alexa Intrathyroid Thymus in Adults: Heterotopia or Metaplasia? | Open Access Journals
ISSN: 2157-7099
Journal of Cytology & Histology
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Intrathyroid Thymus in Adults: Heterotopia or Metaplasia?

Handra-Luca A*

Pathology Service, APHP GHU Avicenna, Cite Universite Paris Sorbonne North, 125 Rue Stalingrad, 93009 Bobigny, deck 52047, 5601 secretariat, France

*Corresponding Author:
Handra-Luca A
Pathology Service, APHP GHU Avicenna
Cite Universite Paris Sorbonne North
125 Rue Stalingrad, 93009 Bobigny
deck 52047, 5601 secretariat, France
Tel: 0033148955555
Fax: 003314895555602/55480
E-mail: [email protected]

Received Date: October 02, 2015 Accepted Date: January 18, 2015 Published Date: January 20, 2015

Citation: Handra-Luca A (2016) Intrathyroid Thymus in Adults: Heterotopia or Metaplasia?. J Cytol Histol 7:389. doi: 10.4172/2157-7099.1000389

Copyright: © 2016 Handra-Luca A. This is an open-access article distributed under the terms of the Creative Commons Attribution License, which permits unrestricted use, distribution, and reproduction in any medium, provided the original author and source are credited.

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Intrathyroid thymus in adults is rare, frequently revealed by neoplastic thymic-tissue derived tumors or cysts [1-3]. Kim et al. [2] reported recently one case in which the thymic tissue was clinically detected as a nodule in a 29-years old woman with a previously surgically resected thyroid papillary carcinoma.

We have recently encountered another diagnosis instance for intrathyroid thymic tissue, that of incidentaloma in a thyroid resected for an autoimmune thyroidopathy of Graves-Basedow type.

The patient (woman, 36-years), diagnosed with hyperthyroidism in the context of Graves disease, presented with discomfort at deglutition. The thyroidectomy specimen showed a nodular pattern on macroscopy while microscopy revealed fibrosis and adenoma-type nodules. Intrathyroid striated muscle and adipocyte involution were also observed. Thyroid lymphocytic foci (more than 25) were observed as well as parathyroid tissue in intra- and perithyroid locations. Serial sections revealed in one of the lymphocytic foci, Hassall’s corpuscles suggestive of thymic tissue (present on 2 of the 7 sections of the respective block). The thymic tissue (measuring 0.5-1.5 mm) was in part at contact to thyroid follicles, in part to adipose tissue. No capsule was observed. The P63 protein (immunohistochemistry performed on 2 different slides of which one with the thymic tissue) revealed only disperse positive nuclei in the thymic nodule and was negative in the lymphocytic foci. Cytokeratin AE1/AE3 was expressed in disperse epithelial cells in the thymic nodule while CD5 by several lymphocytes.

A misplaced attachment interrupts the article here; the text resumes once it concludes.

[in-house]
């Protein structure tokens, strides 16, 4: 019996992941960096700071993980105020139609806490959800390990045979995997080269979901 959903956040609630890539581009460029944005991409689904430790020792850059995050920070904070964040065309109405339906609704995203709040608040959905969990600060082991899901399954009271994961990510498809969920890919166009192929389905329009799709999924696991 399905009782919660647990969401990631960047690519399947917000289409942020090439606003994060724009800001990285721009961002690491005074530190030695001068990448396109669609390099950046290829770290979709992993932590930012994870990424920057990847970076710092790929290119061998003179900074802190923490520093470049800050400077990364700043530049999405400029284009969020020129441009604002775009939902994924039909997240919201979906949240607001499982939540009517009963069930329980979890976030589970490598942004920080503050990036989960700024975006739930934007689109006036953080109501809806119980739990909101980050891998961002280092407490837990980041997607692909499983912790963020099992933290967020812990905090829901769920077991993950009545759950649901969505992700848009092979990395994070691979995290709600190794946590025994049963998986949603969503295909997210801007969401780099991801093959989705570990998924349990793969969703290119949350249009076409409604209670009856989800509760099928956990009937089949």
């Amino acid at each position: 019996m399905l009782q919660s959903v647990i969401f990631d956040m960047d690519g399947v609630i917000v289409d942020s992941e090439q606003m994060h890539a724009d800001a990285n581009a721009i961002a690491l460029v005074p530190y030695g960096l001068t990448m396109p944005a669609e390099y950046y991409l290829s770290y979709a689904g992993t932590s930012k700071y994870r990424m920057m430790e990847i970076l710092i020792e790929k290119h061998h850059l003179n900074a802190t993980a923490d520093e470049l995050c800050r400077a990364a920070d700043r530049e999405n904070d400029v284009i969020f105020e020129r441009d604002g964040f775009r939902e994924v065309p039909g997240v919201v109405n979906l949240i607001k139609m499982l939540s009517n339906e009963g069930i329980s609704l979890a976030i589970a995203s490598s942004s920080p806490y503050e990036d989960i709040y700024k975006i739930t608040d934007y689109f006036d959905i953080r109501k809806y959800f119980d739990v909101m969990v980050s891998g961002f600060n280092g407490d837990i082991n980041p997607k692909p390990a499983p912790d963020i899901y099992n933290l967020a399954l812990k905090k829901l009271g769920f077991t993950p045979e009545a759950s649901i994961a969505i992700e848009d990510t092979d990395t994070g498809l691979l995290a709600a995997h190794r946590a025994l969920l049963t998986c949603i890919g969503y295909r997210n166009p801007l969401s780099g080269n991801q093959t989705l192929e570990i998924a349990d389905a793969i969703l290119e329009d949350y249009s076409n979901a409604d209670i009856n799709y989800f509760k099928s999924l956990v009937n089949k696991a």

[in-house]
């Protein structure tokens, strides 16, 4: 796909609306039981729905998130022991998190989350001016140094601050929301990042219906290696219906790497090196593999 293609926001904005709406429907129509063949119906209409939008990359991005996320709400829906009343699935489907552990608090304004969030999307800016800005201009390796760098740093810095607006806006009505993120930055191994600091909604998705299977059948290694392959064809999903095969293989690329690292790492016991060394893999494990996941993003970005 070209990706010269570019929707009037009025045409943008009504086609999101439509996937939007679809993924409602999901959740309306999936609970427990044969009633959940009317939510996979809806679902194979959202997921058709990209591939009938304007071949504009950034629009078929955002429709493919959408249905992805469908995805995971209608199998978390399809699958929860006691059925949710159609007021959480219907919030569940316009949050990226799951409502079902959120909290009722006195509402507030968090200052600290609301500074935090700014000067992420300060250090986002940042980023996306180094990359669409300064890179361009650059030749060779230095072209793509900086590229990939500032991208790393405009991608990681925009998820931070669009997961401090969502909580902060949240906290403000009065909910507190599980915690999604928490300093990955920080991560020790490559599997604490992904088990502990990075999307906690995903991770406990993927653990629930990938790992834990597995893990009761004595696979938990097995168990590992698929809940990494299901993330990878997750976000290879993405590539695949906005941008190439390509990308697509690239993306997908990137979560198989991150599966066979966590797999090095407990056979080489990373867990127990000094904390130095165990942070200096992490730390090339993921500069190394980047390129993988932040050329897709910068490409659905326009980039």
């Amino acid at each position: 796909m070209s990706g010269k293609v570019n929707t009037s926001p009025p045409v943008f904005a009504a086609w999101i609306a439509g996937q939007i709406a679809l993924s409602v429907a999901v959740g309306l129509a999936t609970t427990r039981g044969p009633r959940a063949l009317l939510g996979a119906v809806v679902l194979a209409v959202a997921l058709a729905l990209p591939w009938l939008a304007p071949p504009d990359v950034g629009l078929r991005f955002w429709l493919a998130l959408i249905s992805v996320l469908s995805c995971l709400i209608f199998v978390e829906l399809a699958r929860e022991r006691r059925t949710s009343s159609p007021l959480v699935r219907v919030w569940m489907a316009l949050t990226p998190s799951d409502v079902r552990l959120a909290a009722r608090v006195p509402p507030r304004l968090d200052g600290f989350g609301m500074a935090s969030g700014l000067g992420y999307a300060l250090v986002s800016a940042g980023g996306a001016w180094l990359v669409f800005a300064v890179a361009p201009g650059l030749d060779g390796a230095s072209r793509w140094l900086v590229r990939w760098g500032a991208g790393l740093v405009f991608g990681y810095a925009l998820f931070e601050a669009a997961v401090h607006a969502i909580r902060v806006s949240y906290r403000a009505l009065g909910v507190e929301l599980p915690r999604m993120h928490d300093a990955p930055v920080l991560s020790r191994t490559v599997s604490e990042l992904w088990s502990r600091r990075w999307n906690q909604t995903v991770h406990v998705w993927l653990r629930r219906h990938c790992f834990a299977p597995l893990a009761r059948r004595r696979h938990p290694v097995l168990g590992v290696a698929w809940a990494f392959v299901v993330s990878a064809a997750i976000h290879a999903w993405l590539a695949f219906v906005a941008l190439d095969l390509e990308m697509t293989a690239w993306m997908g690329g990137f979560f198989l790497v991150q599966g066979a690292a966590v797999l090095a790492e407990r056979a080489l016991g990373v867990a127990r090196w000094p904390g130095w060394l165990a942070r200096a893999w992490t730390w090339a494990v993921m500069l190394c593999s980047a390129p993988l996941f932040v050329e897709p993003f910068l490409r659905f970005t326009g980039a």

The clinical relevance of the diagnosis of incidental, microscopic intrathyroid thymus in the present case was limited. A microscopic thymoma or thymic carcinoma have to be ruled out. Although reported in pediatric cases [4], congenital cardiac abnormalities and other ectopic thymus sites should be probably considered in further investigations also in adult patients. The histogenesis of intrathyroid thymic tissue remains matter of debate. The widely accepted hypothesis of a thymus-migration abnormality is sustained in the present case by the presence of other intrathyroid ectopia-type lesions such as intrathyroid parathyroid and striated muscle. Interestingly, patients with autoimmune thyroid diseases, including Graves disease as in the present case, show higher intrathyroid T-receptor-excisioncircle, a marker of recent-thymic-emigrants, than controls [5]. Moreover, well-formed thyroid-associated ectopic thymic tissue is reported in Wistar rats after high iodine intake [6]. Therefore the lack of capsule along with the contact between thyroid vesicles and thymic lymphocytic tissue noted in the case we report may rather suggest a metaplastic nature. Whether the presence of Hassall’s corpuscles and p63-positive cells in this thymic focus is the result of a stem cell differentiation or adult cell transdifferentiation process or not, remains to be further studied. Of interest would be the observation that isolated thyrocytes in goiter nodules may express p63. However this finding, rather suggesting a thyrocyte transdifferentiation to a p63-positive immunophenotype, remains incompletely understood to our knowledge (Figure 1).


Figure 1: The thymic tissue was situated at contact to the thyroid (A,B: arrows, images from multistep sections). Thyroid vesicles were at close proximity to thymic lymphoid and Hassall’s corpuscles (without fibrous tissue interposition) (C,D,E: black arrow/Hassall’s corpuscle; white arrow/thyroid follicles). p63 was positive in dispersed intrathymic cells (F, arrows). Cytokeratin AE1/AE3 was expressed by sparse cells in a reticular or small-foci pattern, while CD5 in several lymphocytes. Hematoxilin and eosin stain (A-E), p63 (F), cytokeratin CKAE1/AE3 (G) and CD5 (H) immunohistochemistries; original magnification X2.5(A,B), X5(F), X10(C ), X20(G,H), X40(D), X100(E).

In conclusion, we report a case of intrathyroid thymus detected incidentally on microscopic examination of a thyroid resection specimen for hyperthyroid Graves disease. The presence of direct contact between thyroid follicles and thymic tissue and lack of capsule may suggest a metaplastic origin in addition to that of migration abnormality.


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